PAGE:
Pursuant to Title 49, United States Code, Section (§) 47106(c)(1)(A), notice is hereby given, that the City of Bridgeport is proposing safety improvements to Runway 11-29 at Igor I. Sikorsky Memorial Airport (BDR). In accordance with the National Environmental Policy Act (NEPA), a Draft Environmental Assessment (EA) was prepared and is available for public review and comment. The Draft EA identifies the proposed action, project alternatives, and presents an evaluation of potential environmental impacts. The Draft EA can be viewed and downloaded by going to http://www.planbdrairport.com/content/documents/

The proposed improvements, as shown on the FAA-approved Airport Layout Plan (ALP), include reconstructing portions of Runway 11-29, shifting the runway to the west approximately 150 feet, grading non-standard Runway Safety Areas (RSAs), installing Engineered Materials Arresting Systems (EMAS) on both ends of the runway, miscellaneous pavement removal, and removing both on and off airport obstructions (trees) to the approach surfaces of Runway 11-29. The project does not extend the length or capacity of the runway. Copies of the Draft EA can also be reviewed during regular business hours at the following locations:

Stratford Public Library
2203 Main Street
Stratford, Connecticut 06615

Bridgeport Public Library
925 Broad Street
Bridgeport, Connecticut 06610

The Draft EA identifies the proposed action, project alternatives, and presents an evaluation of potential environmental impacts. The 253 page Draft EA can be viewed and downloaded by going to:  http://www.planbdrairport.com/content/documents/

Our Schools – Our Children – Don’t Cut Budget

April 11th Town Council Meeting

Background

On February 28th the Stratford Board of Education voted on a proposed 2022-2023 operating budget that was a 4.57% increase over the current year’s adopted budget. This budget was proposed after a series of budget workshops, the Superintendent and his staff to consider all possible ways to enhance the efficiency of our schools’ funding. The BOE proposed budget is a responsible and necessary step to meet our contracted financial obligations and respond to the evolving educational needs of our students. The increase is fueled primarily by our rising contractual obligations and the growing needs of our students with exceptionalities. These areas alone require a 4.1% increase in the budget.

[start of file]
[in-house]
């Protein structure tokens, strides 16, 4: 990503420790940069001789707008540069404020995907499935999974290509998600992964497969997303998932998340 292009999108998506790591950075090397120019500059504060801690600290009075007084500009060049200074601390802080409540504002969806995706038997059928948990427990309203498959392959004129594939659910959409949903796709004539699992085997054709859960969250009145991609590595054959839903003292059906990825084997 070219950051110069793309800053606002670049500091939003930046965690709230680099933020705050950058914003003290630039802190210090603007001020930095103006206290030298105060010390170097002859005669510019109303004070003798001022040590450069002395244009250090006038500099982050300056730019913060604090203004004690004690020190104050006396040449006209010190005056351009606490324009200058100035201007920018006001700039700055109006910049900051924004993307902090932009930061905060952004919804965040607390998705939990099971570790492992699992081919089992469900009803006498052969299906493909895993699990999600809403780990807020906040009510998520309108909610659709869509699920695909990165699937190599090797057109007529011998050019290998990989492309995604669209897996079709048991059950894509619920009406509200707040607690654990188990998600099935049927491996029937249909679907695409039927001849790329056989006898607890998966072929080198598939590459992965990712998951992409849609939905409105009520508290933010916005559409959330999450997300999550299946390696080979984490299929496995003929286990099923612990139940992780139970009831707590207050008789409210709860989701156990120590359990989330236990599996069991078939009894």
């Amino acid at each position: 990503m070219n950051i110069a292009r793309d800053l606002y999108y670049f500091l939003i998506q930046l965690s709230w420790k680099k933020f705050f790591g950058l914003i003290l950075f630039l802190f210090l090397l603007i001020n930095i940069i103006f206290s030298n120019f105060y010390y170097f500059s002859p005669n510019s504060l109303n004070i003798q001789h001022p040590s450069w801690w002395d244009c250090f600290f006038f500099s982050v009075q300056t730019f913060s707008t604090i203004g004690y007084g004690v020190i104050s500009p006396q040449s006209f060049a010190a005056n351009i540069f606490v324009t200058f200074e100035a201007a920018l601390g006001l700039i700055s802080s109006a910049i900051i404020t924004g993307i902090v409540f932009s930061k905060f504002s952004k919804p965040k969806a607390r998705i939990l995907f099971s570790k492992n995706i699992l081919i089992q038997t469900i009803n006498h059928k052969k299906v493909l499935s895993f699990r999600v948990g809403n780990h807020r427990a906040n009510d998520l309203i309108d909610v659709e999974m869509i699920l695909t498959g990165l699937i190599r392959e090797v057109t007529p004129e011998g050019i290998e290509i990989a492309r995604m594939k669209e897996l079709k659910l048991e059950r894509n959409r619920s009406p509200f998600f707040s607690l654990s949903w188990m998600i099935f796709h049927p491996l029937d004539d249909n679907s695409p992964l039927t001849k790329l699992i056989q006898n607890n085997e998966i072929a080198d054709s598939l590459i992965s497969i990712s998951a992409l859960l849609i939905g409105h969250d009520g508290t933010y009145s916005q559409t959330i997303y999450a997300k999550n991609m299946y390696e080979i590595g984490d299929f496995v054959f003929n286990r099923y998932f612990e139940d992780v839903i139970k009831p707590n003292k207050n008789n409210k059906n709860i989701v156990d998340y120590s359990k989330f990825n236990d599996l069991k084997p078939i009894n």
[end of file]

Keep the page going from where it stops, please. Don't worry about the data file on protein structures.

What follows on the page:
The Stratford Board of Education voted on a proposed 2022-2023 operating budget of $125,679,660, a 4.57% increase over the current year’s adopted budget. BOE proposed budget: https://www.stratfordk12.org/…/2022-2023_Proposed…

On March 12th, the Mayor submitted her proposed budget to the Town Council which significantly undercut the amount that our schools require. The budget recommended a 4.25% increase in the town’s operating portion of the budget, but only a 2.5% increase for the Board of Education. A 2.5% increase would create a significant gap in what our schools need to meet the educational needs of our students. Mayor’s proposed budget: https://www.stratfordct.gov/…/Proposed_Operating_Budget

This is devastating and would result in some very difficult cuts at a time when our schools and students need it the most. Students are struggling across the country because of the challenges of COVID and our students are struggling in particular. Stratford has just been designated as an Alliance district – which means we are one of the 33 lowest performing towns in the state.